Posted on: April 1, 2020 at 4:05 pm

As the COVID-19 pandemic has continued to spread through the US population, the Centers for Disease Control and Prevention (CDC), and the World Health Organization (WHO) have recommended that everyone wash their hands regularly and that they stay home and avoid groups or crowds.

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The term “social distancing” (or “physical distancing”) has now become a regular part of the American vocabulary. The WHO defines social distancing as maintaining at least three feet between you and another person, while the CDC recommends six feet of space [1,2].

One scientist, however, is questioning whether or not those guidelines are adequate.

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Read: Former CDC Chief: Vitamin D May Reduce The Risk Of Coronavirus Infection

Lydia Bourouiba Says 6 Feet is Not Enough

Lydia Bourouiba is an associate professor at MIT who has been researching the dynamics of exhalations, such as coughs and sneezes, for years. Through her work at the Fluid Dynamics of Disease Transmission Laboratory, she has determined that exhalations cause gaseous clouds that can travel up to 27 feet [3].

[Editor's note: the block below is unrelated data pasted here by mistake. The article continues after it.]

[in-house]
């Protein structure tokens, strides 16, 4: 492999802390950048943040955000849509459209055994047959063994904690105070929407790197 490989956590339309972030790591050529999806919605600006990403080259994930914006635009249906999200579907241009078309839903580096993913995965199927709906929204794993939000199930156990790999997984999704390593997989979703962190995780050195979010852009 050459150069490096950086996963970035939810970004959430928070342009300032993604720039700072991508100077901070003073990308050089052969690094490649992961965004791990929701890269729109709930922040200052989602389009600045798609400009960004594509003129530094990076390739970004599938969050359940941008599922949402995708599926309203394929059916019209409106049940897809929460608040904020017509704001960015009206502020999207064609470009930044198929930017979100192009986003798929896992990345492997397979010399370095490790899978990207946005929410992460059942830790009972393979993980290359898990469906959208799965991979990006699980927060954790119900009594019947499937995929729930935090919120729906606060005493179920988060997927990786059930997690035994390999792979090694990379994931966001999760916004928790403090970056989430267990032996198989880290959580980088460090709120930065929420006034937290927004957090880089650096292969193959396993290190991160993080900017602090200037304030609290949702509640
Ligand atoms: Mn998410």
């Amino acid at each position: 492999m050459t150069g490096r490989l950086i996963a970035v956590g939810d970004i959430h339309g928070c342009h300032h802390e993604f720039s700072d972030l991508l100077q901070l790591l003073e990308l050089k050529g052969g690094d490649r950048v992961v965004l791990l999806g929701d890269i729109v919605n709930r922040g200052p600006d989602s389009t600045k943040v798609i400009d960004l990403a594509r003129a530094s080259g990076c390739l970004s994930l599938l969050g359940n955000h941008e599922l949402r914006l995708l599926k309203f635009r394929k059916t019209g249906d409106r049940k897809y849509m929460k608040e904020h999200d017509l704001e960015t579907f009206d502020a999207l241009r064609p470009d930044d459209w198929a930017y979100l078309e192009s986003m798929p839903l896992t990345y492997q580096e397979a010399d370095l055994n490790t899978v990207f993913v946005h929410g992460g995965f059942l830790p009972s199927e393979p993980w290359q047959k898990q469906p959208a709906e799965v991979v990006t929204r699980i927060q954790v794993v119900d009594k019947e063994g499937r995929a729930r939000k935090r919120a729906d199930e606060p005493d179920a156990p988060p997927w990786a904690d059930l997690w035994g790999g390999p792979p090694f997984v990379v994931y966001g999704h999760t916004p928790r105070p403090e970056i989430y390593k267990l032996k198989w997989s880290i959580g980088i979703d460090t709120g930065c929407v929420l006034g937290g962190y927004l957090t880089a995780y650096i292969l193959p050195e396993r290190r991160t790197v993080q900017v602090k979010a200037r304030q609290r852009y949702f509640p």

Bourouiba says that current guidelines are based on “large droplets” as the primary method of transmission for the virus and that those droplets are only able to travel a certain distance.

“There’s an urgency in revising the guidelines currently being given by the WHO and the CDC on the needs for protective equipment, particularly for the frontline health care workers,” she said [3].

In her paper, she explains that large droplets settle faster than they evaporate, while small droplets evaporate faster than they can settle, which is why infection control strategies focus primarily on the transmission of large droplets [4].